Whilst travelling through India I met many women…
We spoke about their lives, families and dreams… I soon realized there was a common thread that kept cropping up in our conversations: work. It is then when I decided to investigate how the existence of these women is affected by their capacity, or lack of capacity to work. I learnt that the concept of work can have many different meanings, and that the traditional roles assumed by women still remain out of sight when considering women’s labour and contribution to the economy.
In rural areas, many women have to work, forced by the necessity to sustain their families. But in other cases, it is the families that prohibit women from pursuing work outside the house. A lot of them, in cities and villages, spend most of their time doing essential work at home, but they don’t even consider it as such. As for young urban women, a career becomes a platform from which they demand recognition.
The obstacles and challenges that they face have inspired many of these women to confront traditional, patriarchal norms that prevent them from being independent. By challenging those norms they are becoming aware of their rights, and reclaiming more presence in public spaces and in society. Work turns out to be an essential instrument to take back control of their lives.
Through a series of articles, photography and a documentary film I will share the testimonies and stories of these women, with the aim to discover what “work” means for them, and to reflect on their role in today’s Indian society.
Unskilled labour and low wagesThe majority of rural women in India work either in basic agriculture or construction, where they perform the less qualified, lower paid jobs.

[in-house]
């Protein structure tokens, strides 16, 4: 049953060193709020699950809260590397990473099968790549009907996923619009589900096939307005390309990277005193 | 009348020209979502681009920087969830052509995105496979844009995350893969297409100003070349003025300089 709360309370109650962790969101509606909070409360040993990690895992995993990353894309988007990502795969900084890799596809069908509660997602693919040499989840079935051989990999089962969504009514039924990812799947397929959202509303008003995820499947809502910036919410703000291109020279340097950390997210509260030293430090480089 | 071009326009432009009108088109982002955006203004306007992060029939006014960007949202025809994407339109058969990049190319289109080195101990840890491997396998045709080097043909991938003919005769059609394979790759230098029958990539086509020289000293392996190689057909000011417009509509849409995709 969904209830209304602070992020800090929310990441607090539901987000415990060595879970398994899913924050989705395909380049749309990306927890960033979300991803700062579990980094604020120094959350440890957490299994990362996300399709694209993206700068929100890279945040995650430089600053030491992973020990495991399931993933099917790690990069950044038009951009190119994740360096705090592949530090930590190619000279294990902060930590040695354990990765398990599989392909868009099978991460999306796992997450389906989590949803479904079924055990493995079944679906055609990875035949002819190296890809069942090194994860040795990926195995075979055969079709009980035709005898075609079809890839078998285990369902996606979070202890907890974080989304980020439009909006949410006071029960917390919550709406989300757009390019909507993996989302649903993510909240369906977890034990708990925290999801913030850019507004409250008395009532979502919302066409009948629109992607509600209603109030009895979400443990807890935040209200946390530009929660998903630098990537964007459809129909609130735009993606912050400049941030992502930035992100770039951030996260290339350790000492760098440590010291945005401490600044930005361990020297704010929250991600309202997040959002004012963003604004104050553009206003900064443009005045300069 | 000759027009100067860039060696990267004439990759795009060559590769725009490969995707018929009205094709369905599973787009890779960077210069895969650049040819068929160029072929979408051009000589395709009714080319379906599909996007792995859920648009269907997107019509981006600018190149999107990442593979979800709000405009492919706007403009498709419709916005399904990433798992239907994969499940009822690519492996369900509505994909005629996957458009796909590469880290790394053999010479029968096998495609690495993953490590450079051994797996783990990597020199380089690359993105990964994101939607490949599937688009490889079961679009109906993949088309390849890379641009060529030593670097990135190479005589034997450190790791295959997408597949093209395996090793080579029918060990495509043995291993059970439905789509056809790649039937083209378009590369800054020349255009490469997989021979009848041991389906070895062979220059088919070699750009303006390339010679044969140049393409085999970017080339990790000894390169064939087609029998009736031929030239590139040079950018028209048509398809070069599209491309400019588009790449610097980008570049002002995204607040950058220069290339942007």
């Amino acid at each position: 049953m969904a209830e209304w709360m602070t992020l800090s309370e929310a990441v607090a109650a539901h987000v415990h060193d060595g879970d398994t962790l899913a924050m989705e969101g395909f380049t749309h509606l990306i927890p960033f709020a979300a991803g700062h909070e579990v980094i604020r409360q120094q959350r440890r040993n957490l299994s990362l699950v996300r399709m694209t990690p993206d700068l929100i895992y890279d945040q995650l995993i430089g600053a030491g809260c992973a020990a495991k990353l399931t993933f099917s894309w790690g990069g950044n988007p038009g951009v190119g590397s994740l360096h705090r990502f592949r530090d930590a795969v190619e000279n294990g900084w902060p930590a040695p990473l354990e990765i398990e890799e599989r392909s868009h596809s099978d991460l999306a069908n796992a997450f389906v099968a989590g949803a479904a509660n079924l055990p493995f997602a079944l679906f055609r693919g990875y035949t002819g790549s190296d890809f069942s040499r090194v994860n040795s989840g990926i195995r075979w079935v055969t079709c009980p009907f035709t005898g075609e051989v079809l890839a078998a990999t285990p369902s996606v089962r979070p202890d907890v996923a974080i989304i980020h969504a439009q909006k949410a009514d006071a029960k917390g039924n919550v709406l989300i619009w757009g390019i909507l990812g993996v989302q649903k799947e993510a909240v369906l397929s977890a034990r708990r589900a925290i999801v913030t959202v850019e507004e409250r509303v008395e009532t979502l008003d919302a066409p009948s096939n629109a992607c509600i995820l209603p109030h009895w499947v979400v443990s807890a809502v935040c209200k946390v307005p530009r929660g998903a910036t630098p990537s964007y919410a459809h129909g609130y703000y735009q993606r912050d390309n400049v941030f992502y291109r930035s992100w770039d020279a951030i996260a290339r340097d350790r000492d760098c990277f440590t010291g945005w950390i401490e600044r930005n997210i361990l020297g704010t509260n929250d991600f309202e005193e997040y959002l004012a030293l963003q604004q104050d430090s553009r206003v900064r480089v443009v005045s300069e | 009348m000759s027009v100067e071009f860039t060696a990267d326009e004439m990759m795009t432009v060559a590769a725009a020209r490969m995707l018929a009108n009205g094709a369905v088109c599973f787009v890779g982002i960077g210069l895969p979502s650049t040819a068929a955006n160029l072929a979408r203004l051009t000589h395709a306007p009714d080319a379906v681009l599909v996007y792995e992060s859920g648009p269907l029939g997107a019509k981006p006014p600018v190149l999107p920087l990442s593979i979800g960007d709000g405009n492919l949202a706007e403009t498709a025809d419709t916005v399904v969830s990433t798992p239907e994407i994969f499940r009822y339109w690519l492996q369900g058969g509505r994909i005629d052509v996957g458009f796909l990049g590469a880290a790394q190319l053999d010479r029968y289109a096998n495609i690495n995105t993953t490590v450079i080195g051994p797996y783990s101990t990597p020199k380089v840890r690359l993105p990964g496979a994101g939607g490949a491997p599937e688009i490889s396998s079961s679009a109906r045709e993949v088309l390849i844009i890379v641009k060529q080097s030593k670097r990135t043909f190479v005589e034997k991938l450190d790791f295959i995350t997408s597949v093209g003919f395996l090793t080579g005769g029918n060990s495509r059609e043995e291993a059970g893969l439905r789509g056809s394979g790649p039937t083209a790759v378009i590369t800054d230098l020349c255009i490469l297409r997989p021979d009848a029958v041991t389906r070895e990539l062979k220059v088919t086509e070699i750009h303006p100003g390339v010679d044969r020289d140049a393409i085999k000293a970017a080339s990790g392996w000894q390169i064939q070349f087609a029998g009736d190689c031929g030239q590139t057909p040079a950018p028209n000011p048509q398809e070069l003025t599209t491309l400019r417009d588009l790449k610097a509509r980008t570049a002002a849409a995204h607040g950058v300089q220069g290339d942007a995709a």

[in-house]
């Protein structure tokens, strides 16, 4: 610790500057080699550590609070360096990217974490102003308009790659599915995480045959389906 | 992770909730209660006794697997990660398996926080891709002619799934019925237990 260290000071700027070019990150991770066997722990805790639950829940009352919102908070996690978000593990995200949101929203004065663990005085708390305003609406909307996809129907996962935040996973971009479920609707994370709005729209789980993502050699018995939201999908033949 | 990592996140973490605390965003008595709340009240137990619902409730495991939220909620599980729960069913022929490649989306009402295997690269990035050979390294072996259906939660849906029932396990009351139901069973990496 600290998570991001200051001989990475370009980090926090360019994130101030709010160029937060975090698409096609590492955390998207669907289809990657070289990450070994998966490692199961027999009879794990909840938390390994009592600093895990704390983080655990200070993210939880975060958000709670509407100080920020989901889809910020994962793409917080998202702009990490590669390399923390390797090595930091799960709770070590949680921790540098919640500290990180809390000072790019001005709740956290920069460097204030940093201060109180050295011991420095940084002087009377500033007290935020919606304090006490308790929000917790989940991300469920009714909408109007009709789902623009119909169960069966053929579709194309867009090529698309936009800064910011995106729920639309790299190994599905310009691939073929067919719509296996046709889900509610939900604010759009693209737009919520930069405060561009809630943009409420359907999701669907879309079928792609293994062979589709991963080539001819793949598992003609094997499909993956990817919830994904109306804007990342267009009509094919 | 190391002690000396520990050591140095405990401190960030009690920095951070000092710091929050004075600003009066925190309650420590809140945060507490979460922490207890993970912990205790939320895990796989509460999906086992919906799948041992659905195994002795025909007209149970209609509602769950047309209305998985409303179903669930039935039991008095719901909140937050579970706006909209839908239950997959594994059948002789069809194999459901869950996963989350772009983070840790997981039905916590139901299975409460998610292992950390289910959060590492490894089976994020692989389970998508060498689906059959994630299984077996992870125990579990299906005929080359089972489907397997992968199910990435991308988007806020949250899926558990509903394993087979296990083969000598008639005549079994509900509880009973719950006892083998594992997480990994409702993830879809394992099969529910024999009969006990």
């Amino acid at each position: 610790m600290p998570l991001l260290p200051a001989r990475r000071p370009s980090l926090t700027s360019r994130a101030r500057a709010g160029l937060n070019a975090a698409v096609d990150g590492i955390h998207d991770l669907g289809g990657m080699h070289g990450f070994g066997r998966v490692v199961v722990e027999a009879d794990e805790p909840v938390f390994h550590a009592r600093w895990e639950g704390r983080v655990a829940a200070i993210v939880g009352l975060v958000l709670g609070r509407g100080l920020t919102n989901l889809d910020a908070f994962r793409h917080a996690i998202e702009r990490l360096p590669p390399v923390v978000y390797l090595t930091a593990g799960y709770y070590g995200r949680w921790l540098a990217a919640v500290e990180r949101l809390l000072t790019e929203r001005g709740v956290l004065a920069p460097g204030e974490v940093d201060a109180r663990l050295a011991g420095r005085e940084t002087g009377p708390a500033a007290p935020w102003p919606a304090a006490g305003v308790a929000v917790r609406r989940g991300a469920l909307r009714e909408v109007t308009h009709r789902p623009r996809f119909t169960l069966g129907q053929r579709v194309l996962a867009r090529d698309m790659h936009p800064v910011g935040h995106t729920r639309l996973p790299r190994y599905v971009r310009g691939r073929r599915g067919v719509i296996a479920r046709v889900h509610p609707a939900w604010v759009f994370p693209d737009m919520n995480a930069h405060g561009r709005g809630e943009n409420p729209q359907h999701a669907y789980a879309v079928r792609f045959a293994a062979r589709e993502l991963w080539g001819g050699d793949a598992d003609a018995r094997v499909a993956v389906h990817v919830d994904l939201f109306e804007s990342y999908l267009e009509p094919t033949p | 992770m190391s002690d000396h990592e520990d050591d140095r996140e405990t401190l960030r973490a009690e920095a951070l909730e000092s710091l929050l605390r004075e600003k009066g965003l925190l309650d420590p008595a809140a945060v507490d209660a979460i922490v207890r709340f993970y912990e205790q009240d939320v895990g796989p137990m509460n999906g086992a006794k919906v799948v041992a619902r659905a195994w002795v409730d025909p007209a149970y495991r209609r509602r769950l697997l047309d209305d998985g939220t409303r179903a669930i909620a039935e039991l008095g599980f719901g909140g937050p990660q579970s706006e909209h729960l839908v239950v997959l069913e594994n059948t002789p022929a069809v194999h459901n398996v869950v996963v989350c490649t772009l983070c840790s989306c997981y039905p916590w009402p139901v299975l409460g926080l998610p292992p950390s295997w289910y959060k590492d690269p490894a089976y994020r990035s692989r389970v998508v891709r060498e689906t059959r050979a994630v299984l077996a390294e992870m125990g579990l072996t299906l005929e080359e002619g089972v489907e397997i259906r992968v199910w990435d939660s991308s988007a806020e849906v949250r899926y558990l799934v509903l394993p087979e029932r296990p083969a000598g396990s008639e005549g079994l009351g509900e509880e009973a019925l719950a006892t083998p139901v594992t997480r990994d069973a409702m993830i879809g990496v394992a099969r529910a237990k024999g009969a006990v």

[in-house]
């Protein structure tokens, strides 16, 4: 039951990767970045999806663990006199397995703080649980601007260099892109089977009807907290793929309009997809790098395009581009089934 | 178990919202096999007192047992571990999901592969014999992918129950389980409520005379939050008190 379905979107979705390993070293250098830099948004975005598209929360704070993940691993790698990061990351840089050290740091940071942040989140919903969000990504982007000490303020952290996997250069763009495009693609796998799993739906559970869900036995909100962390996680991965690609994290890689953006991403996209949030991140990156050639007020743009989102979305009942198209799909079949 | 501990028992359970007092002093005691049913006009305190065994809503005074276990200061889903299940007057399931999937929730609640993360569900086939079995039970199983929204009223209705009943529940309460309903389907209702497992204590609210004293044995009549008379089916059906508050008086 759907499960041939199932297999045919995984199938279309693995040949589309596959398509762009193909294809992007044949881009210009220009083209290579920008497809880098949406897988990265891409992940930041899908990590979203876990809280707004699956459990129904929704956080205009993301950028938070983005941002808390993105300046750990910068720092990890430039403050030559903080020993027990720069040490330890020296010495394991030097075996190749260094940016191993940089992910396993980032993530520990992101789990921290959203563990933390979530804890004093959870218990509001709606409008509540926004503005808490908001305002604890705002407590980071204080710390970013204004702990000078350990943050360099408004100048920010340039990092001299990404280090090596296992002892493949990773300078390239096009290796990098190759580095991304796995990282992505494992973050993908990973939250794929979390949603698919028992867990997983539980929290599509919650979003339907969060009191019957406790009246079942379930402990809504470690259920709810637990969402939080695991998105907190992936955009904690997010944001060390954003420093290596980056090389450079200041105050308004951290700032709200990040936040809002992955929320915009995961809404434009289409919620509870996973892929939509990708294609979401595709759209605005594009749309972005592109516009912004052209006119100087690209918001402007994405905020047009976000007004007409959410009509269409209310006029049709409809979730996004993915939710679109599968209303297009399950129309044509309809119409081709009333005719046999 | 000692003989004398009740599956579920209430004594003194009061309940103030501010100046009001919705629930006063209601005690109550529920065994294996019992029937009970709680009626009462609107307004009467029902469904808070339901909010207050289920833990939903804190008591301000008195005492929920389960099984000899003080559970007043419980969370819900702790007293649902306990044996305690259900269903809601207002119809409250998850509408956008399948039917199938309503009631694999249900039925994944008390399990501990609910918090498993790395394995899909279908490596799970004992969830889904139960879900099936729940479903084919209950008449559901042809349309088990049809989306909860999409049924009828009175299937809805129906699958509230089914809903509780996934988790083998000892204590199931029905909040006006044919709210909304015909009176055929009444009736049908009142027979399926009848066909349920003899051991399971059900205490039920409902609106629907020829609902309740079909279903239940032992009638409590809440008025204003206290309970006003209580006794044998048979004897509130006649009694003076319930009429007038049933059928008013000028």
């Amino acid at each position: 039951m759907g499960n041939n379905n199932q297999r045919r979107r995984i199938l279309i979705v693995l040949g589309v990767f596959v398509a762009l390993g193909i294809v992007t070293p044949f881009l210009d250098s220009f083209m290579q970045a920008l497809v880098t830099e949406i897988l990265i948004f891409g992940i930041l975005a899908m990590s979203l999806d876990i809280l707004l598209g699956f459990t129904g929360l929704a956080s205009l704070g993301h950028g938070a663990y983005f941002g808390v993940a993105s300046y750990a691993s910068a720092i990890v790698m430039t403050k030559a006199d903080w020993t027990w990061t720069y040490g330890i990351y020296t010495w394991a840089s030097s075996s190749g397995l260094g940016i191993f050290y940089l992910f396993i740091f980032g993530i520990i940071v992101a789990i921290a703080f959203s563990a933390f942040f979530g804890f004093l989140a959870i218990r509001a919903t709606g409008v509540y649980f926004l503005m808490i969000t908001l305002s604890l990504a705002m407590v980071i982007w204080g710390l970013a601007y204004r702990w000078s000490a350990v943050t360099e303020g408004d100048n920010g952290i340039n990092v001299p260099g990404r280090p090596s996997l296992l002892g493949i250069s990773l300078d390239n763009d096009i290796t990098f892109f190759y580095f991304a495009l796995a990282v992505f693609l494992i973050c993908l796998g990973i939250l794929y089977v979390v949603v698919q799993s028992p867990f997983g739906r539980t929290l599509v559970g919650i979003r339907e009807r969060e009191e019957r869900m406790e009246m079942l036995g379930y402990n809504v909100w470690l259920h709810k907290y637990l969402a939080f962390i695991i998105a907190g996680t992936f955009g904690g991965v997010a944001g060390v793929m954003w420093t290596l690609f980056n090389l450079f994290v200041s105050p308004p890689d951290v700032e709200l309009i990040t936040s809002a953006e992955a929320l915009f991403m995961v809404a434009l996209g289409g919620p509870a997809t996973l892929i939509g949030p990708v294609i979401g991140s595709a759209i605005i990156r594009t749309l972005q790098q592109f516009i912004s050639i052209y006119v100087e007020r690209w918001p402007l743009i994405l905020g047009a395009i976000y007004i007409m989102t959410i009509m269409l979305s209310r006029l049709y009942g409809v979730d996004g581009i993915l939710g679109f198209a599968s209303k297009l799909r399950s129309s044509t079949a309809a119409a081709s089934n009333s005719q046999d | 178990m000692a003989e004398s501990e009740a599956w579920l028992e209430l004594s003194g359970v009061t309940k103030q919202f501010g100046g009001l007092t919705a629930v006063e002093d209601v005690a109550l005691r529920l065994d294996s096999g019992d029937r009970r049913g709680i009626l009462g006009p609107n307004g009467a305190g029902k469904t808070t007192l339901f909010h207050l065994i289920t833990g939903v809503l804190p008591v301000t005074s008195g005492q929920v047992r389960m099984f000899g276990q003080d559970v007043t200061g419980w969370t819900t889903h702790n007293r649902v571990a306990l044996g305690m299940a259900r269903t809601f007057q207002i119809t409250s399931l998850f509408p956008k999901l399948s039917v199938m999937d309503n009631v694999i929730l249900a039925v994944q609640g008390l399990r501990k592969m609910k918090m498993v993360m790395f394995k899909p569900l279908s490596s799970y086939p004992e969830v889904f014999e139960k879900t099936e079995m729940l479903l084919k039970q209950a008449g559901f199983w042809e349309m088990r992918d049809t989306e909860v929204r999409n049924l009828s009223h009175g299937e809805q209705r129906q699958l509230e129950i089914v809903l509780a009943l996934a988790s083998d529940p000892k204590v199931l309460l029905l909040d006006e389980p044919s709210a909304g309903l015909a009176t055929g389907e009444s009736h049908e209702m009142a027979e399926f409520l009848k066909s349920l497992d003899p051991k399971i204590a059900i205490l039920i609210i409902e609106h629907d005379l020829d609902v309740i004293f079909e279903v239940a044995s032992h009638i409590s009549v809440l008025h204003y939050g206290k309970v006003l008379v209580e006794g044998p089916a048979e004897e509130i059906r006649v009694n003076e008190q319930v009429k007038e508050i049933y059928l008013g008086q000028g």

Most of them are marginal workers, who only work ocassionally (like seasonal agricultural workers).
'Conventional' jobs for women
The idea that women cannot learn skilled professions is still prevalent in India. There are many prejudices around the kind of jobs that they can perform.
It is important that opportunities are created in non-conventional sectors for women to access better paid, more stable employment.
Violence and insecurity
If women want to work, they need to feel safe. Women's safety in public spaces, as well as in the workplace, is a necessary requirement to improve their access to the labour market.
More girls in schools
Despite the efforts made in India to improve the access of girls to primary and secondary education, which have resulted in an increasing number of females students attending schools, this has not translated into more paid employment opportunities.
As they get older, many girls are forced to drop out from school to help with work at home or get married.
No labor rightsAround 80% of Indian workers are employed in the informal economy. This includes those who have no contract or access to social security, as well as those who work in small family enterprises, with no retribution or legal recognition.
Many of them are women.
Gender-biased social normsStrict pathriarcal rules regulate the lives of millions of women in India, preventing them from accessing paid jobs outside of their homes.
Gulafroz, first from the left, was forbidden to work by her husband during the ten years that they were married. As a result, she was entirely dependant on him, who sometimes would deny her money to buy essential products such as clothes or sanitary towels. A few years ago she gathered strength to separate from him.
Now, she works as an assistant in Dr. Tina Chhaptar's clinic, which is entirely staffed by women.
The gap on unpaid domestic workThe lack of infrastructure and services directly affects women's participation in the workforce.
In India, women do ten times more unpaid work than men. Like in many developing countries, essential tasks such as collecting water or cleaning and cooking are almost exclusively performed by women.